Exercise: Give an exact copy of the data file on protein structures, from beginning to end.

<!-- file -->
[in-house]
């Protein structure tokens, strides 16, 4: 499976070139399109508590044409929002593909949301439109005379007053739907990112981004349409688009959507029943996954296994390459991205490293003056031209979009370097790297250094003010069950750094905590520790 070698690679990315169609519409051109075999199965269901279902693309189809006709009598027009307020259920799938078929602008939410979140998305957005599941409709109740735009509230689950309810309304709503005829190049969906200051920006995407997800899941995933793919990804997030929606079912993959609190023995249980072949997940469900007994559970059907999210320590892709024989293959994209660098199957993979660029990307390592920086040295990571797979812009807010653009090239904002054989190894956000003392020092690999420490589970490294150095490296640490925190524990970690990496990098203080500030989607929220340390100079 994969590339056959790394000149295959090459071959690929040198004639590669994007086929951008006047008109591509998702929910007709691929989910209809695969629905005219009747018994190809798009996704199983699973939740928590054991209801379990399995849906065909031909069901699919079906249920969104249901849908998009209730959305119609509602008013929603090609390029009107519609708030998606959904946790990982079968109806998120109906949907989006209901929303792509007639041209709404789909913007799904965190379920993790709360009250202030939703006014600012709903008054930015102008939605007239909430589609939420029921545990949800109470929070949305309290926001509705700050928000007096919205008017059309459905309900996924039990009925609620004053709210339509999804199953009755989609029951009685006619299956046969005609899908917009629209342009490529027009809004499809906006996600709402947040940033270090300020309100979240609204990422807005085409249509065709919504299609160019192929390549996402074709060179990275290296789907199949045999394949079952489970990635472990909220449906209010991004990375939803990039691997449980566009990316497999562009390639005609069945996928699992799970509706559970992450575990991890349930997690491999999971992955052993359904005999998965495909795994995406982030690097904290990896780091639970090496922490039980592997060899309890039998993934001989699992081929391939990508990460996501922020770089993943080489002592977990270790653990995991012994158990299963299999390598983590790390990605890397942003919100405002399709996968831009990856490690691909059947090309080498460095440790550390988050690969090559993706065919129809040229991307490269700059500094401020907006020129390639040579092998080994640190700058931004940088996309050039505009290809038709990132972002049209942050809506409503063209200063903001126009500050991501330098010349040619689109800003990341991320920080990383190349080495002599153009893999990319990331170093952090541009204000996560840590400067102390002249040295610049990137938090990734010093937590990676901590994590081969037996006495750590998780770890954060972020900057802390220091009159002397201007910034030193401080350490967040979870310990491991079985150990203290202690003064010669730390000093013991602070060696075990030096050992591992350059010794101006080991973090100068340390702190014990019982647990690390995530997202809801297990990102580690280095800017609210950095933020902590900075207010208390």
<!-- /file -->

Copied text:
[in-house]
């Protein structure tokens, strides 16, 4: 499976070139399109508590044409929002593909949301439109005379007053739907990112981004349409688009959507029943996954296994390459991205490293003056031209979009370097790297250094003010069950750094905590520790 070698690679990315169609519409051109075999199965269901279902693309189809006709009598027009307020259920799938078929602008939410979140998305957005599941409709109740735009509230689950309810309304709503005829190049969906200051920006995407997800899941995933793919990804997030929606079912993959609190023995249980072949997940469900007994559970059907999210320590892709024989293959994209660098199957993979660029990307390592920086040295990571797979812009807010653009090239904002054989190894956000003392020092690999420490589970490294150095490296640490925190524990970690990496990098203080500030989607929220340390100079 994969590339056959790394000149295959090459071959690929040198004639590669994007086929951008006047008109591509998702929910007709691929989910209809695969629905005219009747018994190809798009996704199983699973939740928590054991209801379990399995849906065909031909069901699919079906249920969104249901849908998009209730959305119609509602008013929603090609390029009107519609708030998606959904946790990982079968109806998120109906949907989006209901929303792509007639041209709404789909913007799904965190379920993790709360009250202030939703006014600012709903008054930015102008939605007239909430589609939420029921545990949800109470929070949305309290926001509705700050928000007096919205008017059309459905309900996924039990009925609620004053709210339509999804199953009755989609029951009685006619299956046969005609899908917009629209342009490529027009809004499809906006996600709402947040940033270090300020309100979240609204990422807005085409249509065709919504299609160019192929390549996402074709060179990275290296789907199949045999394949079952489970990635472990909220449906209010991004990375939803990039691997449980566009990316497999562009390639005609069945996928699992799970509706559970992450575990991890349930997690491999999971992955052993359904005999998965495909795994995406982030690097904290990896780091639970090496922490039980592997060899309890039998993934001989699992081929391939990508990460996501922020770089993943080489002592977990270790653990995991012994158990299963299999390598983590790390990605890397942003919100405002399709996968831009990856490690691909059947090309080498460095440790550390988050690969090559993706065919129809040229991307490269700059500094401020907006020129390639040579092998080994640190700058931004940088996309050039505009290809038709990132972002049209942050809506409503063209200063903001126009500050991501330098010349040619689109800003990341991320920080990383190349080495002599153009893999990319990331170093952090541009204000996560840590400067102390002249040295610049990137938090990734010093937590990676901590994590081969037996006495750590998780770890954060972020900057802390220091009159002397201007910034030193401080350490967040979870310990491991079985150990203290202690003064010669730390000093013991602070060696075990030096050992591992350059010794101006080991973090100068340390702190014990019982647990690390995530997202809801297990990102580690280095800017609210950095933020902590900075207010208390």